Welcome back to yet another installment of Confessions from the Editing Cave. Today in the confessional -- contemporary romance author, Carol Pavliska!
1. Tell us a bit about your background working with editor(s). Did you hire a freelance editor? Work with an editor at a publishing house? Work with an agent in the capacity of an editor? All of the above or some other combination?
The editor I worked with is at a publishing house.
2. What was your overall relationship with your editor? Good? Bad? Indifferent?
What I needed in an editor was someone who knew what she was doing, would respond to emails and concerns in a timely manner, and would value my time as much as I valued hers. I definitely got those things with my editor. However, in addition to those few things I needed, there were a few things I wanted. I mean, I like to be petted and loved and complimented and endlessly fawned over as much as the next girl – as long as the next girl is a gaping black hole of neediness. It took a few (perfectly sane) e-mails for my editor to recognize that I was a delicate flower – like one of those ridiculous indoor orchids you get for Mother’s Day that requires a mister and non-chlorinated water for the three months it takes it to finally die. Once she learned how to pat me on the head and tell me my hair was pretty, we got along smashingly well.
3. What was the best edit you’ve ever received from your editor?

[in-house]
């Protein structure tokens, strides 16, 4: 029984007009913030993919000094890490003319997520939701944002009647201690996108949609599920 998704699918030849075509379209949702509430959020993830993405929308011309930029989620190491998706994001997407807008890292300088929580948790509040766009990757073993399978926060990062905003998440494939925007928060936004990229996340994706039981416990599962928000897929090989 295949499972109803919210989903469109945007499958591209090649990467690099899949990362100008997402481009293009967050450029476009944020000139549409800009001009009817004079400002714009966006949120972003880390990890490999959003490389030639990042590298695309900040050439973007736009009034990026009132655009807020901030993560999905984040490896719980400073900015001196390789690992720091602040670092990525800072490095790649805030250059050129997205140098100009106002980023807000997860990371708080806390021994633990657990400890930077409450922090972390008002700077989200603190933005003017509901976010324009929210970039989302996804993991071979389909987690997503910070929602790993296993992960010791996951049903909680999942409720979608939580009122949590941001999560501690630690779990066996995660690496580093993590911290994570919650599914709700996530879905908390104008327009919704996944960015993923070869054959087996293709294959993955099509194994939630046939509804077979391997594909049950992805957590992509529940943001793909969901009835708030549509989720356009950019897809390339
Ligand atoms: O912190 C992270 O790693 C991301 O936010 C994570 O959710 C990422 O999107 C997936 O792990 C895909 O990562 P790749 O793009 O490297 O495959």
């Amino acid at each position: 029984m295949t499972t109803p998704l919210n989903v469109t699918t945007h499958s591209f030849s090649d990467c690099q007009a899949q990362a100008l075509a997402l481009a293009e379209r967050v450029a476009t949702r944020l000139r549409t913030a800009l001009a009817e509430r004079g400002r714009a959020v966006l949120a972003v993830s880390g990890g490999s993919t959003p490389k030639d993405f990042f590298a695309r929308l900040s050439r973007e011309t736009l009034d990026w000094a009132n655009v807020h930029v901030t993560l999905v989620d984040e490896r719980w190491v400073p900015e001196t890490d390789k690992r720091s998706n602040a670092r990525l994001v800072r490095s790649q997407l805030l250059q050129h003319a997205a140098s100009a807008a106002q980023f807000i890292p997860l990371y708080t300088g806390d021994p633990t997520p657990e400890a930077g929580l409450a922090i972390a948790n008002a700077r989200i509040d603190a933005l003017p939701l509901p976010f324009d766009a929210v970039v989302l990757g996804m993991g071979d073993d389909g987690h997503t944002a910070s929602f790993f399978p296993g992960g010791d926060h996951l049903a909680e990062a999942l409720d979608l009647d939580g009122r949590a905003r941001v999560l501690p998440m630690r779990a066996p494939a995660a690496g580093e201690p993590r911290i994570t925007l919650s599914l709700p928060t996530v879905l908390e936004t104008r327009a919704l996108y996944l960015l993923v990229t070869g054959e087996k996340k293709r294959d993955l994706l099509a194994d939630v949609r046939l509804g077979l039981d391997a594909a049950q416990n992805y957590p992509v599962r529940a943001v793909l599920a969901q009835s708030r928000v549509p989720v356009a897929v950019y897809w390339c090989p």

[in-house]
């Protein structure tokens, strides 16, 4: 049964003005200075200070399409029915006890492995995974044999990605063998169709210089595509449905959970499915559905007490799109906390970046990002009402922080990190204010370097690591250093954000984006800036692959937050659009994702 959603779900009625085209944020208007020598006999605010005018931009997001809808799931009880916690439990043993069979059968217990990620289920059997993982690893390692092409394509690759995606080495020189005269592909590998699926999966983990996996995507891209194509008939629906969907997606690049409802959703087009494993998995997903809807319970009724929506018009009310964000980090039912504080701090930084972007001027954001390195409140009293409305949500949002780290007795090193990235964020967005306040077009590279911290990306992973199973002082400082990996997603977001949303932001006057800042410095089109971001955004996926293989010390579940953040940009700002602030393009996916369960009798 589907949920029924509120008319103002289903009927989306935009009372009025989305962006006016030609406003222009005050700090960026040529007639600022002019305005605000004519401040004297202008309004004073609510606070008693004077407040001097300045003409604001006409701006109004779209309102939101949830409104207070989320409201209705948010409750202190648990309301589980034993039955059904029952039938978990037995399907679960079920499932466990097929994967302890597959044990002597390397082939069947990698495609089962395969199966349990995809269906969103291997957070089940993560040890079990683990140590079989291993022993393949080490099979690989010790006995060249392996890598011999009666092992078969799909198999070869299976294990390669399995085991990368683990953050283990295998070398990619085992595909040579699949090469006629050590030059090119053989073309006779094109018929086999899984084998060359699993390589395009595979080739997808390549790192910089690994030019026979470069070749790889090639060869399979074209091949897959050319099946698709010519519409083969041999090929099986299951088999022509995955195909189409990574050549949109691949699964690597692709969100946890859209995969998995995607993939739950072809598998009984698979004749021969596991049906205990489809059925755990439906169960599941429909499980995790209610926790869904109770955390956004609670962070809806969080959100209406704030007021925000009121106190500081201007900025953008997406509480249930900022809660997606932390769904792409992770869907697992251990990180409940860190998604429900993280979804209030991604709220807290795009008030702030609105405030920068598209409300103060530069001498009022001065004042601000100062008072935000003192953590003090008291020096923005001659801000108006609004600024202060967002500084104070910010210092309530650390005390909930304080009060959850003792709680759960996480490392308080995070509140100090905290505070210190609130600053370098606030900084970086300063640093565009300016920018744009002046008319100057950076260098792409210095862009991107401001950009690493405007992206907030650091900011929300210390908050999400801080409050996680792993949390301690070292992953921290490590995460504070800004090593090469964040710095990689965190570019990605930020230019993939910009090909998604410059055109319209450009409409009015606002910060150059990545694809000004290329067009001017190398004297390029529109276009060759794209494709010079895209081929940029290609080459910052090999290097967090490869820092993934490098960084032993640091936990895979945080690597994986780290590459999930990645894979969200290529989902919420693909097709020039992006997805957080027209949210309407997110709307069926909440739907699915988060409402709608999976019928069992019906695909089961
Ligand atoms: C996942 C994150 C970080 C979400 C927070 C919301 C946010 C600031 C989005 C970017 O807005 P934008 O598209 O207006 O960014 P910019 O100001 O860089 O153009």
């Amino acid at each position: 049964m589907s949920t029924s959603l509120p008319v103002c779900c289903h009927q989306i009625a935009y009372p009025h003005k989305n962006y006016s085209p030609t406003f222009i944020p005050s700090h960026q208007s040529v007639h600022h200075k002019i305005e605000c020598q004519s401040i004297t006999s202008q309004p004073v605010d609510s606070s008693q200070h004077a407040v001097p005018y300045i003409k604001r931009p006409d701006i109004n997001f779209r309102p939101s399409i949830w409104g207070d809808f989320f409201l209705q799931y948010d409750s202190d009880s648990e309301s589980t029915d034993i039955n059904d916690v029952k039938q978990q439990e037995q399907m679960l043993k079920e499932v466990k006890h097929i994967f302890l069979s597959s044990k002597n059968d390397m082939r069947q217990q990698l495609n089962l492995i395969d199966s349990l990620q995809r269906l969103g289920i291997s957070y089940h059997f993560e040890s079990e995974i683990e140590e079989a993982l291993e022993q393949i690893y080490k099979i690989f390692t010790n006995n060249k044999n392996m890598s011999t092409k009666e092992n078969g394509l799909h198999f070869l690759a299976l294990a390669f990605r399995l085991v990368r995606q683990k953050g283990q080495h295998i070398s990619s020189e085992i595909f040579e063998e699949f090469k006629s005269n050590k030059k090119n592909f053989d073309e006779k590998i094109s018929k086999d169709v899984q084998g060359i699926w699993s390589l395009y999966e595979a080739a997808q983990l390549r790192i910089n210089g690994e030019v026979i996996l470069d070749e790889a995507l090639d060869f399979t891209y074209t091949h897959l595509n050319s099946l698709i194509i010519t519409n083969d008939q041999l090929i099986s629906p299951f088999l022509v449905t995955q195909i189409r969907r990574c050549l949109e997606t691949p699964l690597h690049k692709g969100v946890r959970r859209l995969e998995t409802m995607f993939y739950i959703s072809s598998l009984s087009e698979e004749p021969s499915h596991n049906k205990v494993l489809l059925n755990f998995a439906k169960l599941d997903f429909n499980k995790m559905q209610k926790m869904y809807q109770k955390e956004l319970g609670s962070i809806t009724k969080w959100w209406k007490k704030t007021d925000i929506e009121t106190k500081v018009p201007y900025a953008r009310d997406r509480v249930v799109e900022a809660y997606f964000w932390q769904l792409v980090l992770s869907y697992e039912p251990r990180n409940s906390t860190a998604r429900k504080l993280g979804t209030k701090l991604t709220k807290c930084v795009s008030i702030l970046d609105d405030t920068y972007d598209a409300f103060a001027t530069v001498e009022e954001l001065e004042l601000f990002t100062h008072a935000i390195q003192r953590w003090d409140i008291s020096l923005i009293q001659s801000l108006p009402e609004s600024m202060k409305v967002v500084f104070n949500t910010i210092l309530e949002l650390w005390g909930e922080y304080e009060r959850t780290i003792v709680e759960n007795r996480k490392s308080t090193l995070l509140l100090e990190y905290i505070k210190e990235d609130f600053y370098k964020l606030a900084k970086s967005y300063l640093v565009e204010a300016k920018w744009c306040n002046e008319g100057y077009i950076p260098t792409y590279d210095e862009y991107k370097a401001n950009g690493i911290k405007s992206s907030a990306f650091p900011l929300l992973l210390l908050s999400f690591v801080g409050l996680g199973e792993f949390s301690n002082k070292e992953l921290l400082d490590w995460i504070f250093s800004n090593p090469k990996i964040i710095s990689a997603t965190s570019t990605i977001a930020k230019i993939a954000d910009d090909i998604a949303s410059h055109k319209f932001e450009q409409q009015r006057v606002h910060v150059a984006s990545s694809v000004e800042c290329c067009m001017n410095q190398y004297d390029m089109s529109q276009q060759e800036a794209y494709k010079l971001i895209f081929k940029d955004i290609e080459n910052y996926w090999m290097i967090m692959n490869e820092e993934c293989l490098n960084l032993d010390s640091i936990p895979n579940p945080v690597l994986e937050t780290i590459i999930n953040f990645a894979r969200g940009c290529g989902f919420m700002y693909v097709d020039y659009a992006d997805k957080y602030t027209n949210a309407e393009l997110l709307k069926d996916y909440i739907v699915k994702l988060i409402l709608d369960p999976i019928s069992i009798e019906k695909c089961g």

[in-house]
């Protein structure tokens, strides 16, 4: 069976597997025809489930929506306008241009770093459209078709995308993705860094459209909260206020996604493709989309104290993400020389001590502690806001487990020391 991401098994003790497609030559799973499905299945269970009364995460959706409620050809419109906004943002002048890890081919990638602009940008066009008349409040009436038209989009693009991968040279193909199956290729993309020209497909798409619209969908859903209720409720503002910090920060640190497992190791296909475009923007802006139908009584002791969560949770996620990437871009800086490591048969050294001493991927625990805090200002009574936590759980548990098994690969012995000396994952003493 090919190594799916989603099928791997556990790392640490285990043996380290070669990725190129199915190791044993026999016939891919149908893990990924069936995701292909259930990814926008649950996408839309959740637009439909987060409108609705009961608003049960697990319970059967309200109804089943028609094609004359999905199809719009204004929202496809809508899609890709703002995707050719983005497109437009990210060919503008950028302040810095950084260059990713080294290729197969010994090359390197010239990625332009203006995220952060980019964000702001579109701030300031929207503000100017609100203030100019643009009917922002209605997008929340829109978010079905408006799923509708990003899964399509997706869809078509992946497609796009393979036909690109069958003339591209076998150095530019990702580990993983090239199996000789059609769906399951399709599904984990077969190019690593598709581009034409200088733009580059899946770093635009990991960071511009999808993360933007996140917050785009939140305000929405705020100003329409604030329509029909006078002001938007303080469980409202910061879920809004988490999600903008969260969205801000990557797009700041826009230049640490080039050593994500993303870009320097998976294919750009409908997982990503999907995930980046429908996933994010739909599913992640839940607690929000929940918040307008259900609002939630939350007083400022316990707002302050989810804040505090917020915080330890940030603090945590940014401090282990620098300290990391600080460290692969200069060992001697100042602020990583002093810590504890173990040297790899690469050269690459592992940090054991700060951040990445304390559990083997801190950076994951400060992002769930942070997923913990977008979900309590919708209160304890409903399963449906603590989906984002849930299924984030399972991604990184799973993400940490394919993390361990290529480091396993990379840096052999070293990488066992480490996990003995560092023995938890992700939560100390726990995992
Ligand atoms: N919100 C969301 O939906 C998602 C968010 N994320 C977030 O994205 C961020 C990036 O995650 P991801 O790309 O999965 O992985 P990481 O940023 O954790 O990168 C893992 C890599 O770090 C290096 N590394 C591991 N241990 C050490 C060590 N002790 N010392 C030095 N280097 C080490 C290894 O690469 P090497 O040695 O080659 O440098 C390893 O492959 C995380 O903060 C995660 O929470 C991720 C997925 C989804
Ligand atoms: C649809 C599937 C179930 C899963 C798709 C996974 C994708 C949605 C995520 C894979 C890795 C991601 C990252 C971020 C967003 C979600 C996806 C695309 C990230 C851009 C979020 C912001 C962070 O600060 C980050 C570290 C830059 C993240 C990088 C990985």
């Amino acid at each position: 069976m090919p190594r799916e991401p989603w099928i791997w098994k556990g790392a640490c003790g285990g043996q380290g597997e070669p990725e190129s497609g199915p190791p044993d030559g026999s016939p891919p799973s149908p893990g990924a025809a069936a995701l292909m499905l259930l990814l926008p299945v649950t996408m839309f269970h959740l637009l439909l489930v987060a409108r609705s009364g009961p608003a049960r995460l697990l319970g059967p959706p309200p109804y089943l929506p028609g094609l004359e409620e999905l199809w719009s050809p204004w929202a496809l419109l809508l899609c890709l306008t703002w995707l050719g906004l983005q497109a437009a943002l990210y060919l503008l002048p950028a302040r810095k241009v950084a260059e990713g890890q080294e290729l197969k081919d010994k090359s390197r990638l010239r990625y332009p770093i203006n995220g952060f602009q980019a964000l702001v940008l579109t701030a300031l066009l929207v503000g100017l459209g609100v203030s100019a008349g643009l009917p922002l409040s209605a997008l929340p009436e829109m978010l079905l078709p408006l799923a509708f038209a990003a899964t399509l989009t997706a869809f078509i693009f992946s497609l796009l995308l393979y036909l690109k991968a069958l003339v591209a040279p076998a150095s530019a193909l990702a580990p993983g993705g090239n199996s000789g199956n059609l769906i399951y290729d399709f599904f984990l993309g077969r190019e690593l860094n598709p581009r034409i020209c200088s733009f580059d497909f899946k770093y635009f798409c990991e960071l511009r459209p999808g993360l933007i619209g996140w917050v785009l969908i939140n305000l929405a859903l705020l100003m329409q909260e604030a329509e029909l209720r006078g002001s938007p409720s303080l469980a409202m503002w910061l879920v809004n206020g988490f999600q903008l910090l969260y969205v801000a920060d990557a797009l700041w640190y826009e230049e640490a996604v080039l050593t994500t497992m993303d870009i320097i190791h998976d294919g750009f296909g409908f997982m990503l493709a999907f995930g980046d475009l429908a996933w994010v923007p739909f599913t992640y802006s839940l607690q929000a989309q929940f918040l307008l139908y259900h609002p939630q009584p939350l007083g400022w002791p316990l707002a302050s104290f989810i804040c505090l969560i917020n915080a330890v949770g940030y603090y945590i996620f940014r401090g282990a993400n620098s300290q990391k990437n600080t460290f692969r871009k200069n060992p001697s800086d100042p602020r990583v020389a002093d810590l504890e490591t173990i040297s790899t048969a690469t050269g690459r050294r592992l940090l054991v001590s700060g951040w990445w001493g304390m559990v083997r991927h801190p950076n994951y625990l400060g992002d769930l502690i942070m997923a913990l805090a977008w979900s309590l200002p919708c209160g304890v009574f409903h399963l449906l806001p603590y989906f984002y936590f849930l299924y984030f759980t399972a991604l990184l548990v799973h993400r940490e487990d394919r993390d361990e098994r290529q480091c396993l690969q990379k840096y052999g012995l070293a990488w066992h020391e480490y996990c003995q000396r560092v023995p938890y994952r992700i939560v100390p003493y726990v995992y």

Honestly, I think when my editor goes to sleep every night she congratulates herself for having saved my hero from plaid pants. I still think plaid pants are sexy, but I have come to realize they might be an acquired taste that the masses are not quite ready for.
To Recap: Editorial Save of the Century—putting hot, sexy Julian in reasonable pants.
4. What was the worst edit you’ve ever received from your editor?
One time I put a hero in these fantastically awesome plaid pants and my editor insisted on removing them from his body and replacing them with boring pants in a solid color. Actually, I don’t think we even gave them a color. I think we just ended up calling them “pants.”
To Recap: Editorial Fail of the Century—removing hot, sexy Julian’s awesome plaid pants and not even for anything fun.
5. What was your first, initial, gut-reaction to your edits?
I’ve held friends’ hands while they opened editorial letters. And it was usually pretty awful. Logically, I knew that if I was ever lucky enough to receive an editorial letter of my own, it would probably be pretty awful. But I didn’t believe it. And that’s why I was surprised when it didn’t say, “Wow! This is perfect just as it is! Congrats!”
Once the shock and awe wore off, I moved on to bitter devastation. I cried. I threatened to quit. Basically, I did all the usual things authors do when they receive their editorial letters only worse and with tequila. I’m absolutely amazed I have any friends left at all.
6. Confession time! Share anything else you’d like to confess.
The most valuable lesson I learned in working with my editor on Color Me Crazy is that most required edits are not as big as they seem. Often, a single sentence is all it takes. But you don’t realize that when you first read an editor’s comment. Everything looks gigantic – when in fact, much of it is very small. And nothing is personal. It just feels like it.
ALL ABOUT CAROL:
Carol Pavliska began her writing career as a family humor columnist and blogger, a pursuit she abandoned when her children grew old enough to realize they were being exploited. To save them from further embarrassment, she turned to writing fiction. Her debut novel is a steamy contemporary romance so, unfortunately, the children are still embarrassed.
Carol and her husband, both diehard Red Hot Chili Peppers fans, raise their vegan brood of mortified offspring on a cattle ranch in south Texas. No lie.